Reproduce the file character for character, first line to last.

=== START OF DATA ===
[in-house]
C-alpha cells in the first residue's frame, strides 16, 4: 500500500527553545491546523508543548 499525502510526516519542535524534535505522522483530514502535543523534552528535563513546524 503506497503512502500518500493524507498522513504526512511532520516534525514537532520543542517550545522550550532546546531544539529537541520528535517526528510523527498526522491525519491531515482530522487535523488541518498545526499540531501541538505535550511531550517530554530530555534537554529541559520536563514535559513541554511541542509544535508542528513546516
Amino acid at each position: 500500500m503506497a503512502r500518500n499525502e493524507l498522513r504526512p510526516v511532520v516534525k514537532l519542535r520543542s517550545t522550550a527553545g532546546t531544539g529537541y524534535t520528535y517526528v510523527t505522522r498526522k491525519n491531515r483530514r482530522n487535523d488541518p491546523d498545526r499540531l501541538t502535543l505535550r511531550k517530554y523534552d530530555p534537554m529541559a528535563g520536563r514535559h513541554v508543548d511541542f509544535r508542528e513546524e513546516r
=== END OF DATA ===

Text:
[in-house]
C-alpha cells in the first residue's frame, strides 16, 4: 500500500527553545491546523508543548 499525502510526516519542535524534535505522522483530514502535543523534552528535563513546524 503506497503512502500518500493524507498522513504526512511532520516534525514537532520543542517550545522550550532546546531544539529537541520528535517526528510523527498526522491525519491531515482530522487535523488541518498545526499540531501541538505535550511531550517530554530530555534537554529541559520536563514535559513541554511541542509544535508542528513546516
Amino acid at each position: 500500500m503506497a503512502r500518500n499525502e493524507l498522513r504526512p510526516v511532520v516534525k514537532l519542535r520543542s517550545t522550550a527553545g532546546t531544539g529537541y524534535t520528535y517526528v510523527t505522522r498526522k491525519n491531515r483530514r482530522n487535523d488541518p491546523d498545526r499540531l501541538t502535543l505535550r511531550k517530554y523534552d530530555p534537554m529541559a528535563g520536563r514535559h513541554v508543548d511541542f509544535r508542528e513546524e513546516r